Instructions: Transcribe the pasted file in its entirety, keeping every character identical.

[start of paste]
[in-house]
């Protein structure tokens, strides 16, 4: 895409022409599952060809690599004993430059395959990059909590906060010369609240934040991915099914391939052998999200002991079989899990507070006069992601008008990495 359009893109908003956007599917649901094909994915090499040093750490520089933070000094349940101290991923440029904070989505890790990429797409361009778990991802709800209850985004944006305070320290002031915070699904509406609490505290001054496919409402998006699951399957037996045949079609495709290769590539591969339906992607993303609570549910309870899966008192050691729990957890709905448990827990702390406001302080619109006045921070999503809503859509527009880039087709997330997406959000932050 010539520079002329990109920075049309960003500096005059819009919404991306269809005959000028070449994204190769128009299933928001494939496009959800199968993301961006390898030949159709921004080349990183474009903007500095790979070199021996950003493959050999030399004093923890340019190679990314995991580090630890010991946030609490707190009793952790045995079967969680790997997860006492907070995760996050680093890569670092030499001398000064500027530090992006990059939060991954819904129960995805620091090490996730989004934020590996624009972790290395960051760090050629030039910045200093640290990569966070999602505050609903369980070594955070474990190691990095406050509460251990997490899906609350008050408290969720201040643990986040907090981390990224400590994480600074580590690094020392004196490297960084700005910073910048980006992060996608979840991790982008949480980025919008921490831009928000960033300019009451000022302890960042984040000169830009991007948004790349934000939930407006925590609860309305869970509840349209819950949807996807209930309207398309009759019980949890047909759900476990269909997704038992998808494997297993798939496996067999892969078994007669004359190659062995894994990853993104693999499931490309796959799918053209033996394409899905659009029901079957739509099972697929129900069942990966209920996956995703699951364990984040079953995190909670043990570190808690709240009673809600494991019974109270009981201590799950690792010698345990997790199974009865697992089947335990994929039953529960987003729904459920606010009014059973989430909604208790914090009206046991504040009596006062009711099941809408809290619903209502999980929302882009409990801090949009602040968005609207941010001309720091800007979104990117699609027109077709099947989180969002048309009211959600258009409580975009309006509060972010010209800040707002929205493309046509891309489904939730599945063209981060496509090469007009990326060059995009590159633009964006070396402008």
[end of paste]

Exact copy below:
[in-house]
């Protein structure tokens, strides 16, 4: 895409022409599952060809690599004993430059395959990059909590906060010369609240934040991915099914391939052998999200002991079989899990507070006069992601008008990495 359009893109908003956007599917649901094909994915090499040093750490520089933070000094349940101290991923440029904070989505890790990429797409361009778990991802709800209850985004944006305070320290002031915070699904509406609490505290001054496919409402998006699951399957037996045949079609495709290769590539591969339906992607993303609570549910309870899966008192050691729990957890709905448990827990702390406001302080619109006045921070999503809503859509527009880039087709997330997406959000932050 010539520079002329990109920075049309960003500096005059819009919404991306269809005959000028070449994204190769128009299933928001494939496009959800199968993301961006390898030949159709921004080349990183474009903007500095790979070199021996950003493959050999030399004093923890340019190679990314995991580090630890010991946030609490707190009793952790045995079967969680790997997860006492907070995760996050680093890569670092030499001398000064500027530090992006990059939060991954819904129960995805620091090490996730989004934020590996624009972790290395960051760090050629030039910045200093640290990569966070999602505050609903369980070594955070474990190691990095406050509460251990997490899906609350008050408290969720201040643990986040907090981390990224400590994480600074580590690094020392004196490297960084700005910073910048980006992060996608979840991790982008949480980025919008921490831009928000960033300019009451000022302890960042984040000169830009991007948004790349934000939930407006925590609860309305869970509840349209819950949807996807209930309207398309009759019980949890047909759900476990269909997704038992998808494997297993798939496996067999892969078994007669004359190659062995894994990853993104693999499931490309796959799918053209033996394409899905659009029901079957739509099972697929129900069942990966209920996956995703699951364990984040079953995190909670043990570190808690709240009673809600494991019974109270009981201590799950690792010698345990997790199974009865697992089947335990994929039953529960987003729904459920606010009014059973989430909604208790914090009206046991504040009596006062009711099941809408809290619903209502999980929302882009409990801090949009602040968005609207941010001309720091800007979104990117699609027109077709099947989180969002048309009211959600258009409580975009309006509060972010010209800040707002929205493309046509891309489904939730599945063209981060496509090469007009990326060059995009590159633009964006070396402008």